Growing up off the grid in central Maine, with our nearest neighbors a mile away and no light pollution, I sometimes took the stars for granted. On the coldest, clear nights, when I’d go to the outhouse, while everyone was sleeping and the fire in the woodstove had died down with only the thinnest bit of smoke rising from the chimney among the pines, the sky would be full of them. I remember, some late summer nights, my Dad would wake us up around 3 am and we would bring our sleeping bags through a sliding upstairs window and onto the roof of the cabin to have a comfortable view of the Perseids showers. It would be absolutely dark except for what came from the shooting stars and the moon and the Milky Way curving above us. My father excitedly pointed out constellations to me and my siblings – showing us the Pleiades and Orion and I would have a feeling of both being incredibly small and somehow as big as the universe.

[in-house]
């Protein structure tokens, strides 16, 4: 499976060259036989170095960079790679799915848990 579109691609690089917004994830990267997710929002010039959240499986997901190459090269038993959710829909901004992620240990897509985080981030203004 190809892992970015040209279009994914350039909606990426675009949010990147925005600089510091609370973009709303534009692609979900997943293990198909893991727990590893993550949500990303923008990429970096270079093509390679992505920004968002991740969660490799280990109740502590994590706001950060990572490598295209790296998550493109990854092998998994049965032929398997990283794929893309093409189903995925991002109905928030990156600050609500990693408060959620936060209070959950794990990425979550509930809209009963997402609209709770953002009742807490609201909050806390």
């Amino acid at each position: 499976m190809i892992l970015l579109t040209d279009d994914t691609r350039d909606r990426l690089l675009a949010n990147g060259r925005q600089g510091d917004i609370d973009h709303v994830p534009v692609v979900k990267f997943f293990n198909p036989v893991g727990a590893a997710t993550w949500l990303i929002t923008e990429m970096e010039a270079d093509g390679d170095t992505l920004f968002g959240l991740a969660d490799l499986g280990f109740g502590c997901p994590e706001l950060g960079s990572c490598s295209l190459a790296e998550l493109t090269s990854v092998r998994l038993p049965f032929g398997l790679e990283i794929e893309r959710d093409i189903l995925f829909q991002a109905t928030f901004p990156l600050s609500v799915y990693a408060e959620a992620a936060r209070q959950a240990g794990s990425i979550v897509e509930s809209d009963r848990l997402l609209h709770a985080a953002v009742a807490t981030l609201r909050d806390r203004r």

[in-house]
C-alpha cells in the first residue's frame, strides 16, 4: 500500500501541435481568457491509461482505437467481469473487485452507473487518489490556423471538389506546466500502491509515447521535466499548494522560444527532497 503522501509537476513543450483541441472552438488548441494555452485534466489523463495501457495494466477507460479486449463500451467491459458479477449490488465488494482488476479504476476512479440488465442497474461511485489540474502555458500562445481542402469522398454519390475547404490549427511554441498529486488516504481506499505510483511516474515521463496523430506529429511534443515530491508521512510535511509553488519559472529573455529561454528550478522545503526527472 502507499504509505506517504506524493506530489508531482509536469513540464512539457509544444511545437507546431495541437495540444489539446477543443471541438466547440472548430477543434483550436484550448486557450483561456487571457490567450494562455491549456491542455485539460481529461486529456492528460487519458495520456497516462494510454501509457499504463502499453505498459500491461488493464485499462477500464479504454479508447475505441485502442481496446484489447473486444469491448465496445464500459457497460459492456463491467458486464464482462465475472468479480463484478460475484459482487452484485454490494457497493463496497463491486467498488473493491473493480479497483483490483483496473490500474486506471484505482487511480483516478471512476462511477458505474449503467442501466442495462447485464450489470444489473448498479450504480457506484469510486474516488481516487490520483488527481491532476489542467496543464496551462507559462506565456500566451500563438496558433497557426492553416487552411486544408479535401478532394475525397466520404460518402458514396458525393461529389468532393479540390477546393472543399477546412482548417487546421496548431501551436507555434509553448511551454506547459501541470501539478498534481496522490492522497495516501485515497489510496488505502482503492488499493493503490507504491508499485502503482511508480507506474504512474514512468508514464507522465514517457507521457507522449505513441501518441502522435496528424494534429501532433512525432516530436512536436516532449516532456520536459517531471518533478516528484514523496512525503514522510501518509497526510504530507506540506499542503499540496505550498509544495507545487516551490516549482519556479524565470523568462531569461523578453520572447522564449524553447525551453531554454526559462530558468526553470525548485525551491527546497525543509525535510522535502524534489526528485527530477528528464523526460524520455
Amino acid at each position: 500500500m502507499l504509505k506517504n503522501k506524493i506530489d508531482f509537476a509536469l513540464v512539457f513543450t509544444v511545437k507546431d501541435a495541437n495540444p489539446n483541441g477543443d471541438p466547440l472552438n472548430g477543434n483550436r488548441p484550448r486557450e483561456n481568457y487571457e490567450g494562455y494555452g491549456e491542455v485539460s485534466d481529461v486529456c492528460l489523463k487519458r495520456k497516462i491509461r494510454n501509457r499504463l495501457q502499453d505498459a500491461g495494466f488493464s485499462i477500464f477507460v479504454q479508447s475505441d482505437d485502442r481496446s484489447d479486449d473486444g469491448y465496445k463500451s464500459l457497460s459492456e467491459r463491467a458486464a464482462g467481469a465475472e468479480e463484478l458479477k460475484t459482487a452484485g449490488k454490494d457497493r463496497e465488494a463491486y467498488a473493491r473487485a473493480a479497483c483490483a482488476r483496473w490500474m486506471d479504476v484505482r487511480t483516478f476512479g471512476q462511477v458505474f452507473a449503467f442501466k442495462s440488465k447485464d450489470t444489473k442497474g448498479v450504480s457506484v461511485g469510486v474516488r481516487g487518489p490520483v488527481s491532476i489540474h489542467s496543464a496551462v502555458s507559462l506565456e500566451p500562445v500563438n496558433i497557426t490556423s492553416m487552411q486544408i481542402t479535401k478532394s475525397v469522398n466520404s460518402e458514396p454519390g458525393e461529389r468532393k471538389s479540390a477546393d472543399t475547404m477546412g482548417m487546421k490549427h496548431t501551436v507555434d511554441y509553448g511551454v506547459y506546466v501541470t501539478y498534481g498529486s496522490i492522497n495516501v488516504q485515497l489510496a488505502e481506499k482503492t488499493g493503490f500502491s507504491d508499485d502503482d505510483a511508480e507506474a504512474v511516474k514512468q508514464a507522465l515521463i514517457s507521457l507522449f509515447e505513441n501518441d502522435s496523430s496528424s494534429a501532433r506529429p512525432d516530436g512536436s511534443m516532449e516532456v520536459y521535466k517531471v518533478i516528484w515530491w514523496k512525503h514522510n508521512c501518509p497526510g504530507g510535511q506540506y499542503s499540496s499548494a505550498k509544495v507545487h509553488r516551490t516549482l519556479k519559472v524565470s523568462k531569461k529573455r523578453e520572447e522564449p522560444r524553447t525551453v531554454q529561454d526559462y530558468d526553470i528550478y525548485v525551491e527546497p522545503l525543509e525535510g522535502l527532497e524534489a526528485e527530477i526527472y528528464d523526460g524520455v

- Keliy Anderson-Staley, 2020